How dealing with a complaint properly can drive brand loyalty

Three quarters (75%) of Brits will be encouraged to make a repeat purchase if a complaint is dealt with carefully by a brand, according to new research from the Ombudsman Services.

For its latest Consumer Action Monitor report, the independent complaints mediation service found that poorly handled complaints have a significant impact on brand loyalty. In fact, 92% of British consumers are unwilling to return to a brand altogether should it deal with a complaint poorly.

More than half of consumers (52%) think more highly of a business that handles complaints effectively, while a well-handled complaint makes customers 67% more likely to return to a company or brand.

Social media as a customer service tool

The Ombudsman Services, which polled 2,355  consumers, also encouraged brands to improve customer support through social media.

More than a third of people (36%) now use social media to escalate a complaint, up 5% from last year.

And with 52 million complaints being made by British consumers last year according to the report, this means social media represented 18 million complaints.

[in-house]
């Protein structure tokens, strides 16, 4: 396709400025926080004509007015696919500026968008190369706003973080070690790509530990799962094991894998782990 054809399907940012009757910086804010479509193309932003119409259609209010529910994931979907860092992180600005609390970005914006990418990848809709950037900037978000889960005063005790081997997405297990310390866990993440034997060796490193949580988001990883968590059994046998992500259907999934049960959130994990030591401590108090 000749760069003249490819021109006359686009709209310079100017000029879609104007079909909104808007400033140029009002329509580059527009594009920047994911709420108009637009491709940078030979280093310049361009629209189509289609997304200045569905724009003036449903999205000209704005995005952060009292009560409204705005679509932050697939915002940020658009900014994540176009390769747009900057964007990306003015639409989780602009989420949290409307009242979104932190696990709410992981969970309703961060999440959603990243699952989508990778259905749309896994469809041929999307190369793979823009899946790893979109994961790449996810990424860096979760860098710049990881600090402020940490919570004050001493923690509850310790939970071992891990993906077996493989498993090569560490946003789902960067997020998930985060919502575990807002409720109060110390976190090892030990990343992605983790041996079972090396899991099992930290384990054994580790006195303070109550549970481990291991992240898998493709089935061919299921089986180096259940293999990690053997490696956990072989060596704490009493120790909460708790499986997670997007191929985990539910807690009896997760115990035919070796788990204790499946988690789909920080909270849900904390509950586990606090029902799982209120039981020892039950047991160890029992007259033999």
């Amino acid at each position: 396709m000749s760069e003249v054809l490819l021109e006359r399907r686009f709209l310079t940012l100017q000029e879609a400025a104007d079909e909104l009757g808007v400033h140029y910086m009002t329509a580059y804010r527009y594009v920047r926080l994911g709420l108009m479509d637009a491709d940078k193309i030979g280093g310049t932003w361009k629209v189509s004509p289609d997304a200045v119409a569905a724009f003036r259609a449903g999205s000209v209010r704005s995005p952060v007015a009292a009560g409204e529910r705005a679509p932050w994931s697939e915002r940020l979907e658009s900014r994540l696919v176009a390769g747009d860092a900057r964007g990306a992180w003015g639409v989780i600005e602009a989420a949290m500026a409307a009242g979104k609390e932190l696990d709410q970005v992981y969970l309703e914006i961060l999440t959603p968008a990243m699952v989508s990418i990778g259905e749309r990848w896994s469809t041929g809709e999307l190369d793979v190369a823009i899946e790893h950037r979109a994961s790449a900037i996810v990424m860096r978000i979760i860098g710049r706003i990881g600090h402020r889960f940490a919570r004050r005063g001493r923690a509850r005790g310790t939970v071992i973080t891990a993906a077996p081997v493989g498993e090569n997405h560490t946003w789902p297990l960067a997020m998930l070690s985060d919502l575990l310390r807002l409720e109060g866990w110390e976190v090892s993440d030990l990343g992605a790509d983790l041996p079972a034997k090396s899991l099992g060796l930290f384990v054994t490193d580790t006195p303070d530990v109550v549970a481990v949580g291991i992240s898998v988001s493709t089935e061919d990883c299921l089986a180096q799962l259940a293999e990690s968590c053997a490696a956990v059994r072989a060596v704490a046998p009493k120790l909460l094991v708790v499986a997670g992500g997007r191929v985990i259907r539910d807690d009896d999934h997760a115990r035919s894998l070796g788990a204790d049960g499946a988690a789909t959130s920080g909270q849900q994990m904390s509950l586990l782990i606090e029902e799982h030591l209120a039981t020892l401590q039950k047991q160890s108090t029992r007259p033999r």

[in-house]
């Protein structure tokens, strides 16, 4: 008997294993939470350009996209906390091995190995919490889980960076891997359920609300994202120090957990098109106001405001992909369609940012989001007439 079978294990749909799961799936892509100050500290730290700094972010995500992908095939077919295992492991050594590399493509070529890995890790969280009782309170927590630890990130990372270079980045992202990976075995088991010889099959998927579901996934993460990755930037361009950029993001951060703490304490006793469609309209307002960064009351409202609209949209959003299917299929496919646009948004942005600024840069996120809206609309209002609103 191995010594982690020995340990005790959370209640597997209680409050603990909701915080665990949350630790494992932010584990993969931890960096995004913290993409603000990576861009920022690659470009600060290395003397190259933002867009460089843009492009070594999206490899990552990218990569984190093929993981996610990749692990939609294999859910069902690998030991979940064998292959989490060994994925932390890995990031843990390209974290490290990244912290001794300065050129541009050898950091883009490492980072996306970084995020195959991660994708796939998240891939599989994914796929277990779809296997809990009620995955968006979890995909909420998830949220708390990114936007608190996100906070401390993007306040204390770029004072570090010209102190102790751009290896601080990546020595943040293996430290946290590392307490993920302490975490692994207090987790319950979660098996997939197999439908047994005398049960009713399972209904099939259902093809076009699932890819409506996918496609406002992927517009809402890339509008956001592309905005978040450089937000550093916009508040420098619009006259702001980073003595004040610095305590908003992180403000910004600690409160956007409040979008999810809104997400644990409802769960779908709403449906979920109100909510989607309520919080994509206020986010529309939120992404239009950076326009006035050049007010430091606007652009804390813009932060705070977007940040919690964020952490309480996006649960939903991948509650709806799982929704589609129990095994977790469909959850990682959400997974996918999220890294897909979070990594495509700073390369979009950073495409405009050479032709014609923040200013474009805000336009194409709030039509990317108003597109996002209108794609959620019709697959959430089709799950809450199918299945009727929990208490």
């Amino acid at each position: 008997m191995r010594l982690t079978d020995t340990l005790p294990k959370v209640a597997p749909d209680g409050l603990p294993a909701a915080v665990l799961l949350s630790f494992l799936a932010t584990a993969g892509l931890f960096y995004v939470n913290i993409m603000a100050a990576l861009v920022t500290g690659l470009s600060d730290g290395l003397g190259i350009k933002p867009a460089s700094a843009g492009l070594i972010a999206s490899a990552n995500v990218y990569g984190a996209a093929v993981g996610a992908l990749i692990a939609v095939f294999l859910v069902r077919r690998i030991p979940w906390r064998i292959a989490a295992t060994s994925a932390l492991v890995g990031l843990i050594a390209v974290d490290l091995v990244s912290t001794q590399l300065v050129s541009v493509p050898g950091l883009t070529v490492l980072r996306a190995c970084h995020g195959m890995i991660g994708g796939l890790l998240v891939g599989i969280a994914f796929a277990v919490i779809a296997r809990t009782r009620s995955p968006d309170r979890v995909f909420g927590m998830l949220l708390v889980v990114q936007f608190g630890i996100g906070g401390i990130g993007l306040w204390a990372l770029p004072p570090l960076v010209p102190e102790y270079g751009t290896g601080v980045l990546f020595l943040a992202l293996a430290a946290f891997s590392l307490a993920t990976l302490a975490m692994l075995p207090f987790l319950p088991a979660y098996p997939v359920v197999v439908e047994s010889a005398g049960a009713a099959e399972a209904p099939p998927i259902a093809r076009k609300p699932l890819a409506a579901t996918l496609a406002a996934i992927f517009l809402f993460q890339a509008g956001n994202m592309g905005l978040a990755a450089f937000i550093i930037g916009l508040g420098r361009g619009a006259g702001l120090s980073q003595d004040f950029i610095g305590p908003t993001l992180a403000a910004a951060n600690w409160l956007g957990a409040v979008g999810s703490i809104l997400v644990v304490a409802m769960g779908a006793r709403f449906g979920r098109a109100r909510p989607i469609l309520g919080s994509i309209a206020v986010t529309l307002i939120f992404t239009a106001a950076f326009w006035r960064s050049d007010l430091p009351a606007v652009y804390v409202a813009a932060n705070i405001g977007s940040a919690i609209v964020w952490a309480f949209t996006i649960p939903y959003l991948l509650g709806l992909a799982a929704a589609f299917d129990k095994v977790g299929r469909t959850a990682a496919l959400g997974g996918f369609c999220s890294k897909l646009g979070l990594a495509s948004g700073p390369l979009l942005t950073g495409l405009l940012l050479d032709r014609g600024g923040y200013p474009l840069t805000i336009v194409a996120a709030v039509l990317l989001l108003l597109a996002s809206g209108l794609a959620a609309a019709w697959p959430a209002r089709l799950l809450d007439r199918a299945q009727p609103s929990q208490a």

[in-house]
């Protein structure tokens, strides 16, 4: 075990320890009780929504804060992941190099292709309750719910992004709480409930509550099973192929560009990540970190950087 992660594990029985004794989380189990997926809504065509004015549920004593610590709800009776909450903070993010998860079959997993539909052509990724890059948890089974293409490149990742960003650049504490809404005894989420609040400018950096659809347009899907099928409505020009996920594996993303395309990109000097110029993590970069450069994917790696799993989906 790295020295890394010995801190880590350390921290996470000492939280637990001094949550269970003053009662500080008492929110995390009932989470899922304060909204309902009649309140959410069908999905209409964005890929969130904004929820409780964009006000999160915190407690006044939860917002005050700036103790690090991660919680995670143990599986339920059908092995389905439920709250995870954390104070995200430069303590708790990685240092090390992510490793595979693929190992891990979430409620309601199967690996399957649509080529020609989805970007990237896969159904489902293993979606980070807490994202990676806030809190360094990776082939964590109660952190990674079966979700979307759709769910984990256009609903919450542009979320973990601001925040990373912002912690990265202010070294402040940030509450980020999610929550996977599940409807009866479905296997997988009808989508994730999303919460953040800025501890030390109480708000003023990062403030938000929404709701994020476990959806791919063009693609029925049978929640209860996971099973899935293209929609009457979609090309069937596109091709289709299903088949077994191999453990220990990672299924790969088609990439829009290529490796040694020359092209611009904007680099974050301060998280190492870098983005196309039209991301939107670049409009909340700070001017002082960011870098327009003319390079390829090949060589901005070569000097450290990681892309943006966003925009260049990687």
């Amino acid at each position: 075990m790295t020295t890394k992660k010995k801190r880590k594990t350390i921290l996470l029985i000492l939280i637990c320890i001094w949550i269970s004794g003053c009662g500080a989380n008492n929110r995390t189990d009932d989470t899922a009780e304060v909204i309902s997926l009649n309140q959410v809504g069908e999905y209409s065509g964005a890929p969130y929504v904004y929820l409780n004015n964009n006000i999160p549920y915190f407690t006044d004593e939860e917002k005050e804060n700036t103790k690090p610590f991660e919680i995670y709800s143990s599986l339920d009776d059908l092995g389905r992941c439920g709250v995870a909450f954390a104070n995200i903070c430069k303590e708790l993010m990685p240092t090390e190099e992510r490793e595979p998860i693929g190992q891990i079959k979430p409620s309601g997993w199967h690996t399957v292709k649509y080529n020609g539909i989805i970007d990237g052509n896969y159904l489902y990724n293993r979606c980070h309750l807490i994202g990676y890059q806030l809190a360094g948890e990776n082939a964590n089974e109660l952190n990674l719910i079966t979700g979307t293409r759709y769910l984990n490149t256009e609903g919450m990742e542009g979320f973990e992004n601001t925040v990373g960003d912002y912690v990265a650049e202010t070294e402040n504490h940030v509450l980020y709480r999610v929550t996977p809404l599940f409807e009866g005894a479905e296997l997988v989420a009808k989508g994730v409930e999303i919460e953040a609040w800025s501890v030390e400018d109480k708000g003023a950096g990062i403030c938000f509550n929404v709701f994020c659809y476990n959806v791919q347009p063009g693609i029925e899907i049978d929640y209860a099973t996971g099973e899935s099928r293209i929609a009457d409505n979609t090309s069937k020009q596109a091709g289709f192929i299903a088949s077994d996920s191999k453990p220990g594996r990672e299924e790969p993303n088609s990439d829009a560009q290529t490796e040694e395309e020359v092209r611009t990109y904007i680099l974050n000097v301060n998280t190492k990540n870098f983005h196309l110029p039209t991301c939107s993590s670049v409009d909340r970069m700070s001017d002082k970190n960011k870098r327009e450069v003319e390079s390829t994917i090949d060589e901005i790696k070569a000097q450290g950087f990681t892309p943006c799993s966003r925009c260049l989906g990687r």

Chief Ombudsman Lewis Shand Smith told Marketing Week: “Last year, customer service was brought into the spotlight with the introduction of a new EU directive and the updated Consumer Rights Act, giving great legal rights to consumers, but they are also choosing to vote with their feet more than ever.

“Consumer activism is on the rise and therefore complaint handling has become an increasingly important part of brand marketing.”

How brands should deal with complaints

When it comes to redress, Smith said brands shouldn’t underestimate the value of the humility, as half of the consumers (48%) polled said they would be happy with just an apology.

Most people just want the service they paid for, with three quarters (75%) saying when they complain they want the problem to be put right. Less than a third (31%) of people expect financial compensation.

Smith added: “Companies should take steps to ensure their procedures do not fall short of customers’ expectations. Forward-thinking companies are starting to sign up for alternative dispute resolution services, which are free for their customers and have been shown to reduce customer propensity to complain via other, more public, routes.”

Despite 52 million complaints being made last year by consumers, the report claims up to 66 million problems still weren’t acted upon by brands. 

A quarter of complaints (23%) related to issues with retailers, with faulty products the most common cause of dissatisfaction. The next most problematic sectors were telecommunications (16%) and energy (13%).


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